When it comes to developing countries, every is complicated. Setting up a system and administering it is not an easy job. Most developing countries have a problem when it comes to population density, which complicates the issue further.
Property tax administration is no exception to this rule. Developing countries face rampant corruption and bureaucratic nightmares. The concept of Black money, commonly termed so in countries like India and other parts of Asia, is especially prevalent in property investment transactions. Black money is the concept of money on the table that is not revealed to government officials so as to avoid taxation.
Let us assess the current scenario. Property tax is a difficult tax structure to govern and administer, unlike more straightforward cases like income taxesor sales taxes for a chiropractor in virginia beach. It depends on three factors to function – Decentralization, administration and visibility. Property taxes function best when they have a high degree of decentralization and are independent in nature, something that is not the case in most developing nations.
In terms of administration, property taxes are expensive to maintain and difficult to modify. It is closely related to visibility, wherein once after you introduce a modification it is not so easy to track the effects of such a modification. It is hard to punish delinquency as there aren’t many “fair” punishments. If you seize a land, this becomes an extreme form of punishment that can be met with political retaliation. Cutting of utilities, something that has been tried in some nations, doesn’t work well as well.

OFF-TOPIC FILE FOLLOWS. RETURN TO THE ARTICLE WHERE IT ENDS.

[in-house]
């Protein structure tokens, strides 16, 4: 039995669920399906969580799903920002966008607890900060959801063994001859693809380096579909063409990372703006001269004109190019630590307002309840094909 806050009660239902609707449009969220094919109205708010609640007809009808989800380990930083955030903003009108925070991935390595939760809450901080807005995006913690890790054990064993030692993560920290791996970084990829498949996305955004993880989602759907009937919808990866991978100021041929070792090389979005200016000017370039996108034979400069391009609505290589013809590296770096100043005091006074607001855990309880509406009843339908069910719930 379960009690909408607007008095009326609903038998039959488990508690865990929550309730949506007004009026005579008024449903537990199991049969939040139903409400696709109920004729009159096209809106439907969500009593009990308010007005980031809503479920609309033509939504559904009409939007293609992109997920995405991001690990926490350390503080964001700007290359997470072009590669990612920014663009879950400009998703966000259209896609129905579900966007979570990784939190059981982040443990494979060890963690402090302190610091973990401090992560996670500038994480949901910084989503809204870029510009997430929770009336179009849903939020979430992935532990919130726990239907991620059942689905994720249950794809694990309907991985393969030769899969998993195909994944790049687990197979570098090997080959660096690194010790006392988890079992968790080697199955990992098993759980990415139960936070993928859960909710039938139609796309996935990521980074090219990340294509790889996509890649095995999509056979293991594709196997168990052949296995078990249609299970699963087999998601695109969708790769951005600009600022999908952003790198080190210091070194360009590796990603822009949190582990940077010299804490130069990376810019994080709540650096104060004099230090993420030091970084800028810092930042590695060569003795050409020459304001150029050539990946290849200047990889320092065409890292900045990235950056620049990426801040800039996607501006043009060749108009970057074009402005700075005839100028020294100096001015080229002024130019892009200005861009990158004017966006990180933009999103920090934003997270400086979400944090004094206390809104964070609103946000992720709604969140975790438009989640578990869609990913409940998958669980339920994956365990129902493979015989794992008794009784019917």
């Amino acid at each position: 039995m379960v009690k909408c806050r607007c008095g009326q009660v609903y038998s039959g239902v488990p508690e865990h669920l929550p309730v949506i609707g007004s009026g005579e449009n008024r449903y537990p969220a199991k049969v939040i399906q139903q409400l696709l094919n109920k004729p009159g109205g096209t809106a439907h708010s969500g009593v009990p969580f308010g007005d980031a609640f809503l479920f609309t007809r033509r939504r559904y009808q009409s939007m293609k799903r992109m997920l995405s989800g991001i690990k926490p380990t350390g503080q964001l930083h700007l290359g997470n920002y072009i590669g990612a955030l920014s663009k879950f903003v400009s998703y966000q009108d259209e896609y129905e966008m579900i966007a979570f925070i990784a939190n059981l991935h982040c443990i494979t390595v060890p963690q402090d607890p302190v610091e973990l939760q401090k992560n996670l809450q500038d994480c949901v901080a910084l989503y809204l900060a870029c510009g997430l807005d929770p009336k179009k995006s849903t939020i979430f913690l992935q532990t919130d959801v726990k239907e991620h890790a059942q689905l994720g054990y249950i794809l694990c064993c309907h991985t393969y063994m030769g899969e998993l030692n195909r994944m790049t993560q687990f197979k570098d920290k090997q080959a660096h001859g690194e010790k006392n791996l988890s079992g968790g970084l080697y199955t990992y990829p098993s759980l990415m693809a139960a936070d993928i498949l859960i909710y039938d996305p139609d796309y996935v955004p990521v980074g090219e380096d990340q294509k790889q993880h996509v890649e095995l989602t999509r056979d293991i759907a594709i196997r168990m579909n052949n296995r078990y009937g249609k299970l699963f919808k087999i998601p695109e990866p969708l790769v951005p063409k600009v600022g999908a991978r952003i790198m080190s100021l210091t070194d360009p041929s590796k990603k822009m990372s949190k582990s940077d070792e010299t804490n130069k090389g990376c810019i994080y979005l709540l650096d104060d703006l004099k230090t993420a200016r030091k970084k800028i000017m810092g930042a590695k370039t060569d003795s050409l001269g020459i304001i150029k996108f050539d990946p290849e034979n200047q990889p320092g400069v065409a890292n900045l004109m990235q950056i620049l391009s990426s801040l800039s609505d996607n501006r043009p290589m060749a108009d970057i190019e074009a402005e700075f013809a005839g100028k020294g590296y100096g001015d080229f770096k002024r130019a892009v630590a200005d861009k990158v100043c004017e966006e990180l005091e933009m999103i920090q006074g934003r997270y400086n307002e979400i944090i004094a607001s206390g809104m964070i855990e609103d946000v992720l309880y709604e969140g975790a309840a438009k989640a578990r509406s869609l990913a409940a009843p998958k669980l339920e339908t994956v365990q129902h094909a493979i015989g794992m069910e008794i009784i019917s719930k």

At the same time, abolishing or replacing property tax doesn’t make sense for a government. They are revenue generating and fair means of jurisdiction. They create a sense of equity and fairness. Wealthier people who own multiple properties pay more tax to prevent them from purchasing even more and driving up home prices.
Which means the only solution is efficient reform. In countries where manpower is not available or not efficient, technology is the safest bet. There is an immense initial task of identifying and tagging each property or land space that is present. This is being done currently in Bangalore, India, where unique property identification numbers are linked to tax records.
While technology is a good starting point, there needs to be a concerted effort from elected officials and tax officials. Central governments should ensure that the administrative process is not complicated, incentivize local officials to collect tax and not engage in bribery or other forms of corruption.
And finally, incentivize citizens to pay tax by reducing bureaucratic hassles. Payment in post offices, banks, selected convenience stores and online means are good starting points.